Mobile telecommunication systems have been proposed that use satellite communication links between mobile user terminals and conventional terrestrial networks such as public switched telephone networks (PSTNs) and public land mobile networks (PLMNs). One network known as the IRIDIUM™ satellite cellular system is described in EP-A-0365885 and U.S. Pat. No. 5,394,561 (Motorola), which makes use of a constellation of so-called low earth orbit (LEO) satellites, that have an orbital radius of 780 km. Mobile user terminals such as telephone handsets establish a link to an overhead orbiting satellite, from which a call can be directed to another satellite in the constellation and then typically to a ground station which is connected to conventional land-based networks.

Alternative schemes which make use of so-called medium earth orbit (MEO) satellite constellations have been proposed, with an orbital radius in the range of 10–20,000 km. Reference is directed to the ICO™ satellite cellular system described for example in GB-A-2 295 296. With this system, the satellite communications link does not permit communication between adjacent satellites. Instead, a signal from a mobile user terminal such as a mobile handset is directed firstly to the satellite and then directed to a ground station or satellite access node (SAN), connected to conventional land-based telephone networks. This has the advantage that many components of the system are compatible with known digital terrestrial cellular technology such as GSM. Also simpler satellite communication techniques can be used than with a LEO network. Reference is directed to “New Satellites for Personal Communications”, Scientific American, April 1998, pp. 60–67, for an overview of LEO/MEO satellite networks.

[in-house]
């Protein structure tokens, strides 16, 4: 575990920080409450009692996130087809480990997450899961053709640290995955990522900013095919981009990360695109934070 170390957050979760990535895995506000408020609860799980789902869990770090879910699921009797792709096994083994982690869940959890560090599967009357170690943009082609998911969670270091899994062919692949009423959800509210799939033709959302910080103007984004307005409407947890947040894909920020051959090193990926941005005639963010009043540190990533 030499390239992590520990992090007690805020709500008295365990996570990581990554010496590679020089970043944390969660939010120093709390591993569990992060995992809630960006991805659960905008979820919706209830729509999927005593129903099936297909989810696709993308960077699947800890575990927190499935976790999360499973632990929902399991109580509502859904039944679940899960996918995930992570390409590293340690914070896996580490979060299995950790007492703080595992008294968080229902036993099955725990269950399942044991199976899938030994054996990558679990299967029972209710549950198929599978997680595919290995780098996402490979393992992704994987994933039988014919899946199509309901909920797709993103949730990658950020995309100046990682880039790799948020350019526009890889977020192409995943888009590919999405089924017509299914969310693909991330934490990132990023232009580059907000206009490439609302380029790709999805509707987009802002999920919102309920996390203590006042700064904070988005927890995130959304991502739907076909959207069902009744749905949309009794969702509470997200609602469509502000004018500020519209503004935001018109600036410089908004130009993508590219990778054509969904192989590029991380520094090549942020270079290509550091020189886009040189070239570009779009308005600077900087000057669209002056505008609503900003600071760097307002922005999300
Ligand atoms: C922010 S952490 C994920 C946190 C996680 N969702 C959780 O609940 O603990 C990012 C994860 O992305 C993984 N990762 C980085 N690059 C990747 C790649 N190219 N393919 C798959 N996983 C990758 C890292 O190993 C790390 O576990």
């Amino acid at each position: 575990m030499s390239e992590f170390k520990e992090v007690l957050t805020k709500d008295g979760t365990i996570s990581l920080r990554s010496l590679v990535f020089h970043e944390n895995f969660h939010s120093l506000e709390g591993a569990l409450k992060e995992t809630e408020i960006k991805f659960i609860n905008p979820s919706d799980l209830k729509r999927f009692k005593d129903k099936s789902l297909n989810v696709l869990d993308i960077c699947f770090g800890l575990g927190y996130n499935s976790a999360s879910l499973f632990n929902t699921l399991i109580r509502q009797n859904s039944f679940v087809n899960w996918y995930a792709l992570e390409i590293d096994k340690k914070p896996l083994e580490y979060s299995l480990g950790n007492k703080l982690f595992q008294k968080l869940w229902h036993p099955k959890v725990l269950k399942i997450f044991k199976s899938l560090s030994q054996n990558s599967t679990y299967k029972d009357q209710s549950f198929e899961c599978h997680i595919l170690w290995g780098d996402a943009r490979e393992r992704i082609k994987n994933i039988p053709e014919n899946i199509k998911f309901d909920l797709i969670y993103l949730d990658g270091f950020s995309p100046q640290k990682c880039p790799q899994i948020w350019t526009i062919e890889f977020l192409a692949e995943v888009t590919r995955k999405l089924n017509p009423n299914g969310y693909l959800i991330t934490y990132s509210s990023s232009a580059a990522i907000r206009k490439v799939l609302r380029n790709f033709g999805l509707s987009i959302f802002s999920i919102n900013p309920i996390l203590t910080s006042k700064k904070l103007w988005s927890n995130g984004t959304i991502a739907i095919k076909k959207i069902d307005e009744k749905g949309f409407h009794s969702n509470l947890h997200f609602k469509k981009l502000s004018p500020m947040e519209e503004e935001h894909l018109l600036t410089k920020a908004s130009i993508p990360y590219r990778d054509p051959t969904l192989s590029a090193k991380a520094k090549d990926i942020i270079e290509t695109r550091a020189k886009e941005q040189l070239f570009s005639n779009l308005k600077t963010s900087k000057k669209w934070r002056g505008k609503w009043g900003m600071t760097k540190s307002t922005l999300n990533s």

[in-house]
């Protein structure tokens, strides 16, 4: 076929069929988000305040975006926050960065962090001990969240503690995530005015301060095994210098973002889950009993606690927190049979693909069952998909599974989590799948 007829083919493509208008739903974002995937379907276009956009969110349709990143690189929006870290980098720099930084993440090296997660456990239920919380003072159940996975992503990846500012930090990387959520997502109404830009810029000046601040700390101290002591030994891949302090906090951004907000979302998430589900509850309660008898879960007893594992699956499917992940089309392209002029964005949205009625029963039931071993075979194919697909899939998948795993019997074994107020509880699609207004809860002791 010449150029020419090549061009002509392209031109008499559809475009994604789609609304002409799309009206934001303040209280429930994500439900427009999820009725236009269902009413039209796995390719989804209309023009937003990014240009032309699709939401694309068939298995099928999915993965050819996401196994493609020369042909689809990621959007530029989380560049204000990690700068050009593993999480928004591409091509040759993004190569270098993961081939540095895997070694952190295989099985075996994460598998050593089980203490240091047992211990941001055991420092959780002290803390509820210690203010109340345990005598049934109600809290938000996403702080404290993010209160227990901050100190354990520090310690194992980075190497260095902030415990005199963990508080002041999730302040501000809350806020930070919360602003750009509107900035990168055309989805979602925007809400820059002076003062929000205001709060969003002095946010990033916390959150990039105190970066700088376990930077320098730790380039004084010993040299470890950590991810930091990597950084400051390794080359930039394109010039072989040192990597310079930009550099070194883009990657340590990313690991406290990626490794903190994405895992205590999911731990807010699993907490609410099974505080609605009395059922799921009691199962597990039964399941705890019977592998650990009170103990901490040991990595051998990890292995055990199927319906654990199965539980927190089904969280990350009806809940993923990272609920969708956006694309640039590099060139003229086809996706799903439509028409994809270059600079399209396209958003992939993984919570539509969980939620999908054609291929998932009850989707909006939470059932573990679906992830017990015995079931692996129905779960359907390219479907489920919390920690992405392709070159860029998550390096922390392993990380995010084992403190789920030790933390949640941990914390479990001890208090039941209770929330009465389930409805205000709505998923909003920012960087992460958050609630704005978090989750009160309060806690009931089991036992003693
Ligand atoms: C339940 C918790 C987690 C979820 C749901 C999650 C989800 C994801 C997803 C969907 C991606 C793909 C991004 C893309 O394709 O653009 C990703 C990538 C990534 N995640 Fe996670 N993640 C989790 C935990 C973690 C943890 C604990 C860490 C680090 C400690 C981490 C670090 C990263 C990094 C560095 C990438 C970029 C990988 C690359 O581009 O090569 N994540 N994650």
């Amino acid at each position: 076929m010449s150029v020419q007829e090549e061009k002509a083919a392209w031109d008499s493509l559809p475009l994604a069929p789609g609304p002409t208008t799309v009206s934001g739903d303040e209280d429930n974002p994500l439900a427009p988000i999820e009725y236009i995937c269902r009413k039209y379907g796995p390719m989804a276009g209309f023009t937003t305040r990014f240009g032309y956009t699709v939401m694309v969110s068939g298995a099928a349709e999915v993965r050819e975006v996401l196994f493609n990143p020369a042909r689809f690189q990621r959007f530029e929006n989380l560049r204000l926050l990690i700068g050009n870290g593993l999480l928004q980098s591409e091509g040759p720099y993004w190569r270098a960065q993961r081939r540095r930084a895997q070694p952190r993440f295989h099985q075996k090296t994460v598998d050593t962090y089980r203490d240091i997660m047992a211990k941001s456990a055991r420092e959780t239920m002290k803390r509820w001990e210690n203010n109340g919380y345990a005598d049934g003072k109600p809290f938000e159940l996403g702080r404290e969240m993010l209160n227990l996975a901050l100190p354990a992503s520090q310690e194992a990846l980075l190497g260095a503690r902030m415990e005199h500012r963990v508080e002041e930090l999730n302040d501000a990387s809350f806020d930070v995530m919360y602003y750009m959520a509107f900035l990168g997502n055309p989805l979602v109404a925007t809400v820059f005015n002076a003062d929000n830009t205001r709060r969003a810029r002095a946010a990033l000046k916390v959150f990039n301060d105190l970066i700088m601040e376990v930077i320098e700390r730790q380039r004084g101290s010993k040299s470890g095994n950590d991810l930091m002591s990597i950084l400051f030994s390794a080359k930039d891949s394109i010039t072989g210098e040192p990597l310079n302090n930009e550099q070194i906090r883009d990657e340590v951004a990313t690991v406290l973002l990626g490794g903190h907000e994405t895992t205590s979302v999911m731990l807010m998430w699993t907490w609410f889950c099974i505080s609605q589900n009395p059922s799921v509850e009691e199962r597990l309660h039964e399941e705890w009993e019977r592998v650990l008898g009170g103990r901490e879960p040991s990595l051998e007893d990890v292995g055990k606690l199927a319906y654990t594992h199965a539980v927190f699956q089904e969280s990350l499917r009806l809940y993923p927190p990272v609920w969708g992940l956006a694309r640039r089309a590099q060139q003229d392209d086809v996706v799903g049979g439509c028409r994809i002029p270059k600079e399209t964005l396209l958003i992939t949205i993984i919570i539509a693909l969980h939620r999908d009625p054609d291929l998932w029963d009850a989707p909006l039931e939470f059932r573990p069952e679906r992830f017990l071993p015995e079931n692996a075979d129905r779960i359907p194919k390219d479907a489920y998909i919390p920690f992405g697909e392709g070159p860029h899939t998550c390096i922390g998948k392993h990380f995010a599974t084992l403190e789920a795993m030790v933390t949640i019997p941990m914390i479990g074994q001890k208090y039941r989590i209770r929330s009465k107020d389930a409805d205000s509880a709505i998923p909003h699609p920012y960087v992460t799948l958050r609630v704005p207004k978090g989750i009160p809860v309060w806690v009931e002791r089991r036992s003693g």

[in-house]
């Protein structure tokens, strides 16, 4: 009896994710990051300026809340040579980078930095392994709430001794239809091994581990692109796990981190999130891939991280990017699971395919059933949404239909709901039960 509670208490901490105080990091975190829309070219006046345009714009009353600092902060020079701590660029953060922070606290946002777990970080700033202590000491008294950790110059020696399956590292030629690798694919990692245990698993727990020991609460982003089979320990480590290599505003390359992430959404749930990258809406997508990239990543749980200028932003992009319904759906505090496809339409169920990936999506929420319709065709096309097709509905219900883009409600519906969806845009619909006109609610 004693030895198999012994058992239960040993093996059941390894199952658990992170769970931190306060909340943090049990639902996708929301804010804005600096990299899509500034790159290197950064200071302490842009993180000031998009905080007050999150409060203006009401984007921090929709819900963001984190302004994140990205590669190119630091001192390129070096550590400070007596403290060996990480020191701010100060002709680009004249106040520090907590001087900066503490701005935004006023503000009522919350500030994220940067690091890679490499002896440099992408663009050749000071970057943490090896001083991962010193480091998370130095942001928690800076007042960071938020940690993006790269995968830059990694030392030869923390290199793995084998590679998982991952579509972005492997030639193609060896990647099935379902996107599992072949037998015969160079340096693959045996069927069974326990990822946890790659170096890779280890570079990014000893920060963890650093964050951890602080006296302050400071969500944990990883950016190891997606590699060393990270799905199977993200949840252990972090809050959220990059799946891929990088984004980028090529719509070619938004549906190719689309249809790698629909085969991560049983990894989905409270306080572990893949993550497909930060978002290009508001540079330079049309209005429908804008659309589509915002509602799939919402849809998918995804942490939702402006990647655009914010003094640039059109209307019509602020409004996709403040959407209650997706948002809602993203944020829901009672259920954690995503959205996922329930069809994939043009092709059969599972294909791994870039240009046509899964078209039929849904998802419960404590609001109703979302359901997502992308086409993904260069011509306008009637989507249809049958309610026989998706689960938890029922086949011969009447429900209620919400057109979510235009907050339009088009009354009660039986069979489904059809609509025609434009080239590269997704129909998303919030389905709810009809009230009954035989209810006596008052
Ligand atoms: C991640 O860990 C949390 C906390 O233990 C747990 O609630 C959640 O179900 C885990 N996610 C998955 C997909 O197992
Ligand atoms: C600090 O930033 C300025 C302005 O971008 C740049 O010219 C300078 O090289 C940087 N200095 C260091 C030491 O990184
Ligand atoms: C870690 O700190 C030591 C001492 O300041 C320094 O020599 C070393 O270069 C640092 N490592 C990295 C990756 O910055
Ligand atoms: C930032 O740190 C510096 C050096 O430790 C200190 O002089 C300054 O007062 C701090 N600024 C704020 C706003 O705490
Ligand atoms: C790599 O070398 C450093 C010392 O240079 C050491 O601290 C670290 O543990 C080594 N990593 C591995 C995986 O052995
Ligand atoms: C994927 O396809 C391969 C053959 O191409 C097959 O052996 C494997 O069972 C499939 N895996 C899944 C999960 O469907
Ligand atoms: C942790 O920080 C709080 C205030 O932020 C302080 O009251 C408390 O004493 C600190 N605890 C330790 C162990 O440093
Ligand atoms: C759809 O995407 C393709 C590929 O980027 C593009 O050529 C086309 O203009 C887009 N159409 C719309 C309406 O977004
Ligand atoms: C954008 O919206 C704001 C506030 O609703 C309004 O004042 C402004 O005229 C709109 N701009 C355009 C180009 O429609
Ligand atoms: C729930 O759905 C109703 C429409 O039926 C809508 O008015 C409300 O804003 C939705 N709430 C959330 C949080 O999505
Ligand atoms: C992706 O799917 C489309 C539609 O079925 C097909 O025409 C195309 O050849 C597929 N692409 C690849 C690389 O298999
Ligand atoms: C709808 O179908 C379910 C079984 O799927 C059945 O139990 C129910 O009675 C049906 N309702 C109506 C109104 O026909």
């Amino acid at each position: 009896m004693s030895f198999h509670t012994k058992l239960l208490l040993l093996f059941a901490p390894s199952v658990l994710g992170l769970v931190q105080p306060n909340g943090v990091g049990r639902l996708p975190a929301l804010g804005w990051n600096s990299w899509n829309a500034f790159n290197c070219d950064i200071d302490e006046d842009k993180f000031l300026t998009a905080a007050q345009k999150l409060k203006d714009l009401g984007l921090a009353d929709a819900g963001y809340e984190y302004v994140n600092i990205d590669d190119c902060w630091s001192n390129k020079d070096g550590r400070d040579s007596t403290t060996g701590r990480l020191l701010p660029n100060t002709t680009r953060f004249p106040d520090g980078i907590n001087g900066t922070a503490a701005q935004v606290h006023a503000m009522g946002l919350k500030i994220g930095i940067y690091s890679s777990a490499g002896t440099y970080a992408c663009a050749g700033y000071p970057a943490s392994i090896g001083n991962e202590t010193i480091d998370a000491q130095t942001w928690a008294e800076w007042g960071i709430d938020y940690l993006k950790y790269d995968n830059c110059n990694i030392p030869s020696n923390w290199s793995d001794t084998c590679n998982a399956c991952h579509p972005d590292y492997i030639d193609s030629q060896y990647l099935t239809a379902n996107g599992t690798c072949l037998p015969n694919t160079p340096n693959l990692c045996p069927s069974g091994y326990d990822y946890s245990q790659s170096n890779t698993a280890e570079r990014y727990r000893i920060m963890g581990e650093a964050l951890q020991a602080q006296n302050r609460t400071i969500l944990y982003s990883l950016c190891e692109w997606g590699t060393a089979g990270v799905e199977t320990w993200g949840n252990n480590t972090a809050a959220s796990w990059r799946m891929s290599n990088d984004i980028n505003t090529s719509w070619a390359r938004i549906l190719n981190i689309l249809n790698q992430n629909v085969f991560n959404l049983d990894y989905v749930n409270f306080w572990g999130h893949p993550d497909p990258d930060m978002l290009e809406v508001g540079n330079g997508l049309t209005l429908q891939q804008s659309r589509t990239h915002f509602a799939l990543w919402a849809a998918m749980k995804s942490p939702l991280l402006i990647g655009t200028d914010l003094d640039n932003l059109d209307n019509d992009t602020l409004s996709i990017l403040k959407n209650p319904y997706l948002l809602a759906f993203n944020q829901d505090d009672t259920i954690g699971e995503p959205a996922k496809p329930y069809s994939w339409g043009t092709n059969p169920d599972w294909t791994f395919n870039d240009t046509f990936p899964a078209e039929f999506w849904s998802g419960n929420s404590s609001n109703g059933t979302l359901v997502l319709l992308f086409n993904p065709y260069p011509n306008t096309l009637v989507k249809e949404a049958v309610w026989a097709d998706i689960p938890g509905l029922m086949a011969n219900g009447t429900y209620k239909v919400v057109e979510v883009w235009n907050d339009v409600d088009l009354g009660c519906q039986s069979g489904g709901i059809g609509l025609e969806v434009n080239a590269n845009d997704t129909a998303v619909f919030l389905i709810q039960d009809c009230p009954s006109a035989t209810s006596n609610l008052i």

Conventional GSM-based systems use a scheme based on a combination of time and frequency division multiple access to provide communication channels. The available bandwidth is divided into a number of carrier frequencies, each of which is further divided using a TDMA scheme. Speech and data are carried by a number of traffic channels (TCH).

To allow signalling messages to be conveyed along with the user data, each traffic channel is associated with a low rate channel, known as the Slow Association Control Channel (SACCH). This is used mainly for link maintenance and control procedures, such as transmission power control, timing advance control and the transmission of information relating to measurement reporting procedures to be performed by the user terminal.

The TDMA frame structure for TCH/SACCH channels according to the GSM Specifications is shown in FIG. 1. The basic unit of transmission is a series of about 100 modulated bits which is referred to as a burst. Bursts are sent in time and frequency windows which are referred to as slots. The duration of a slot is referred to as a burst period or BP and in the GSM system lasts 15/26 ms (approximately 0.577 ms). Eight burst periods are grouped into a TDMA frame, which lasts 120/26 ms (approximately 4.615 ms). Each traffic channel is based on one burst period per frame, so that eight TCH channels can be accommodated per frame. In a 26 frame multiframe, which lasts 120 ms, frames 0 to 11 and 13 to 24 each carry 8 channels of TCH data, while frame 12 carries SACCH data, each SACCH burst period providing the necessary signalling for one TCH channel. Frame 25 is unused. A complete SACCH message or block is distributed over four multiframes i.e. 480 ms so that 2 SACCH blocks are sent approximately every second.